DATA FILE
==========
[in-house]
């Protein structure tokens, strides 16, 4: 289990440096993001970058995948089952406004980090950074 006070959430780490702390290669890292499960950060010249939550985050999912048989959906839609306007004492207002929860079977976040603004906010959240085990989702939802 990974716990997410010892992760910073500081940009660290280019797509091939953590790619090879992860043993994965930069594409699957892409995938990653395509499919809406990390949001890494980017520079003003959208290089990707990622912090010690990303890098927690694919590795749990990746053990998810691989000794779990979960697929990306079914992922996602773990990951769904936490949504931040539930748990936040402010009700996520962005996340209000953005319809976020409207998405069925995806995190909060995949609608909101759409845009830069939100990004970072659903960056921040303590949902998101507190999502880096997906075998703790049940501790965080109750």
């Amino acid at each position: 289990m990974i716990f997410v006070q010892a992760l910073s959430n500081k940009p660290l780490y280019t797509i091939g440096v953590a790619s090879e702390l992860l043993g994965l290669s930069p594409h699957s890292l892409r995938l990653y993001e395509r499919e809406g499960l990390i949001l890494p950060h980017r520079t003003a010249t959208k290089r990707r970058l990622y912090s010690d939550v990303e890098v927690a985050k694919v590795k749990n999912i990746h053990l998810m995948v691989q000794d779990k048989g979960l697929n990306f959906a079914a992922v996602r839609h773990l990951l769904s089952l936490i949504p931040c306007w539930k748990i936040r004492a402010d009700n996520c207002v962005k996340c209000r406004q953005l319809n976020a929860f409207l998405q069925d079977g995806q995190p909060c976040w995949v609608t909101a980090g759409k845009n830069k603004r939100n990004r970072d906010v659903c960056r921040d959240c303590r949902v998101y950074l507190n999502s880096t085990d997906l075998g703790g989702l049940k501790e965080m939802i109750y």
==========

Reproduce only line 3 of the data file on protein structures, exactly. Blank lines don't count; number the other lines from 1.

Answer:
């Amino acid at each position: 289990m990974i716990f997410v006070q010892a992760l910073s959430n500081k940009p660290l780490y280019t797509i091939g440096v953590a790619s090879e702390l992860l043993g994965l290669s930069p594409h699957s890292l892409r995938l990653y993001e395509r499919e809406g499960l990390i949001l890494p950060h980017r520079t003003a010249t959208k290089r990707r970058l990622y912090s010690d939550v990303e890098v927690a985050k694919v590795k749990n999912i990746h053990l998810m995948v691989q000794d779990k048989g979960l697929n990306f959906a079914a992922v996602r839609h773990l990951l769904s089952l936490i949504p931040c306007w539930k748990i936040r004492a402010d009700n996520c207002v962005k996340c209000r406004q953005l319809n976020a929860f409207l998405q069925d079977g995806q995190p909060c976040w995949v609608t909101a980090g759409k845009n830069k603004r939100n990004r970072d906010v659903c960056r921040d959240c303590r949902v998101y950074l507190n999502s880096t085990d997906l075998g703790g989702l049940k501790e965080m939802i109750y």